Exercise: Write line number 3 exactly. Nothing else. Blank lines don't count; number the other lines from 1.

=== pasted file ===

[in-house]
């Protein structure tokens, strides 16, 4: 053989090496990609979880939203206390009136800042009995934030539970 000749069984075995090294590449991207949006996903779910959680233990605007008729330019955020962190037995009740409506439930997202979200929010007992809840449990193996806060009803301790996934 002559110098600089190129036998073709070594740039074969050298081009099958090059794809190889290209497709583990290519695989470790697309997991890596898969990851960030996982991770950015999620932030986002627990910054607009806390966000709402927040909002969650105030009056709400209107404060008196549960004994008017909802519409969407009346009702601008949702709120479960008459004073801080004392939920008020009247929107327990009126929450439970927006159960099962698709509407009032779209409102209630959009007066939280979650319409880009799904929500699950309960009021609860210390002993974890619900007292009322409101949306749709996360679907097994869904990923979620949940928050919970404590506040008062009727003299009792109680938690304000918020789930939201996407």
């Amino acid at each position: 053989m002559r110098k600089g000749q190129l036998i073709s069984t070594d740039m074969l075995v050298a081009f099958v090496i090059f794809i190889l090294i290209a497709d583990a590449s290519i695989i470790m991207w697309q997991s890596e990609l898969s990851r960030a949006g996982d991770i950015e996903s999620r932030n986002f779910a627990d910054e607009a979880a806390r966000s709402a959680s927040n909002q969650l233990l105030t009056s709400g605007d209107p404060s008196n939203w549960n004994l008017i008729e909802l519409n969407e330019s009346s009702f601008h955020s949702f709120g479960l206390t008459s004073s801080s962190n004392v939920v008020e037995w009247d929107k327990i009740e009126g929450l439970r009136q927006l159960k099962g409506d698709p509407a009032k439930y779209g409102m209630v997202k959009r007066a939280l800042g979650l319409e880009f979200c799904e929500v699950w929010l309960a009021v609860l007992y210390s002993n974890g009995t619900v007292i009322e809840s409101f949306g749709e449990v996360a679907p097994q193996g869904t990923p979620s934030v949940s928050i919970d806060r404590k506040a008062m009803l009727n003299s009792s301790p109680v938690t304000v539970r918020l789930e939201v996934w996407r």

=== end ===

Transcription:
């Amino acid at each position: 053989m002559r110098k600089g000749q190129l036998i073709s069984t070594d740039m074969l075995v050298a081009f099958v090496i090059f794809i190889l090294i290209a497709d583990a590449s290519i695989i470790m991207w697309q997991s890596e990609l898969s990851r960030a949006g996982d991770i950015e996903s999620r932030n986002f779910a627990d910054e607009a979880a806390r966000s709402a959680s927040n909002q969650l233990l105030t009056s709400g605007d209107p404060s008196n939203w549960n004994l008017i008729e909802l519409n969407e330019s009346s009702f601008h955020s949702f709120g479960l206390t008459s004073s801080s962190n004392v939920v008020e037995w009247d929107k327990i009740e009126g929450l439970r009136q927006l159960k099962g409506d698709p509407a009032k439930y779209g409102m209630v997202k959009r007066a939280l800042g979650l319409e880009f979200c799904e929500v699950w929010l309960a009021v609860l007992y210390s002993n974890g009995t619900v007292i009322e809840s409101f949306g749709e449990v996360a679907p097994q193996g869904t990923p979620s934030v949940s928050i919970d806060r404590k506040a008062m009803l009727n003299s009792s301790p109680v938690t304000v539970r918020l789930e939201v996934w996407r």